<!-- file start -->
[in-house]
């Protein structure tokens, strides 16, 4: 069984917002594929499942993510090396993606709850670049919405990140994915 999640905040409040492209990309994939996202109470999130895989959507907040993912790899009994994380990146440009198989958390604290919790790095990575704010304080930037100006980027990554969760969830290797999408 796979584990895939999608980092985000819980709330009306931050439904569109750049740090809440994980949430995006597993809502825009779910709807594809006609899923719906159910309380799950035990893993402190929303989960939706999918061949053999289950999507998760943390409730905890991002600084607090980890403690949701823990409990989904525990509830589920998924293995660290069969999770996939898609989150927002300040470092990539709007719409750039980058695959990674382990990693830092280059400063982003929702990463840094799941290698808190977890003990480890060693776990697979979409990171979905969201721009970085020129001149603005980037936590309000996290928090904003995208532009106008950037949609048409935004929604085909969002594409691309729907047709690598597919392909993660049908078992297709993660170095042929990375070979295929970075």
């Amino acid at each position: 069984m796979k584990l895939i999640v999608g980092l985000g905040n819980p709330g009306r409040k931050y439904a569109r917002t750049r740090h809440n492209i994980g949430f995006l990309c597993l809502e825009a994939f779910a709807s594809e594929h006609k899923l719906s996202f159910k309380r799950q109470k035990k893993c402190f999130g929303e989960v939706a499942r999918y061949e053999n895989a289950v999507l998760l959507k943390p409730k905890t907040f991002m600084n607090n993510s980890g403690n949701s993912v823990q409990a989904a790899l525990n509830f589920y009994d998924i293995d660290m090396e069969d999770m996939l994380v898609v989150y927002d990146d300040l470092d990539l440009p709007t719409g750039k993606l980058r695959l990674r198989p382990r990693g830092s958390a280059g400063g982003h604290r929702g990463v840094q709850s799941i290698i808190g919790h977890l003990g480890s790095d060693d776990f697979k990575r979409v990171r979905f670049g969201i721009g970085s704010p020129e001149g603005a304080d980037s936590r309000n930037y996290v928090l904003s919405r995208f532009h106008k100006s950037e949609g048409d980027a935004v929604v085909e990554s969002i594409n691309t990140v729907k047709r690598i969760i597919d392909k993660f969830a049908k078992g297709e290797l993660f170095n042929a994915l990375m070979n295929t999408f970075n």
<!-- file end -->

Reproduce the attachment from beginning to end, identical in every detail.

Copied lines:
[in-house]
């Protein structure tokens, strides 16, 4: 069984917002594929499942993510090396993606709850670049919405990140994915 999640905040409040492209990309994939996202109470999130895989959507907040993912790899009994994380990146440009198989958390604290919790790095990575704010304080930037100006980027990554969760969830290797999408 796979584990895939999608980092985000819980709330009306931050439904569109750049740090809440994980949430995006597993809502825009779910709807594809006609899923719906159910309380799950035990893993402190929303989960939706999918061949053999289950999507998760943390409730905890991002600084607090980890403690949701823990409990989904525990509830589920998924293995660290069969999770996939898609989150927002300040470092990539709007719409750039980058695959990674382990990693830092280059400063982003929702990463840094799941290698808190977890003990480890060693776990697979979409990171979905969201721009970085020129001149603005980037936590309000996290928090904003995208532009106008950037949609048409935004929604085909969002594409691309729907047709690598597919392909993660049908078992297709993660170095042929990375070979295929970075």
């Amino acid at each position: 069984m796979k584990l895939i999640v999608g980092l985000g905040n819980p709330g009306r409040k931050y439904a569109r917002t750049r740090h809440n492209i994980g949430f995006l990309c597993l809502e825009a994939f779910a709807s594809e594929h006609k899923l719906s996202f159910k309380r799950q109470k035990k893993c402190f999130g929303e989960v939706a499942r999918y061949e053999n895989a289950v999507l998760l959507k943390p409730k905890t907040f991002m600084n607090n993510s980890g403690n949701s993912v823990q409990a989904a790899l525990n509830f589920y009994d998924i293995d660290m090396e069969d999770m996939l994380v898609v989150y927002d990146d300040l470092d990539l440009p709007t719409g750039k993606l980058r695959l990674r198989p382990r990693g830092s958390a280059g400063g982003h604290r929702g990463v840094q709850s799941i290698i808190g919790h977890l003990g480890s790095d060693d776990f697979k990575r979409v990171r979905f670049g969201i721009g970085s704010p020129e001149g603005a304080d980037s936590r309000n930037y996290v928090l904003s919405r995208f532009h106008k100006s950037e949609g048409d980027a935004v929604v085909e990554s969002i594409n691309t990140v729907k047709r690598i969760i597919d392909k993660f969830a049908k078992g297709e290797l993660f170095n042929a994915l990375m070979n295929t999408f970075n």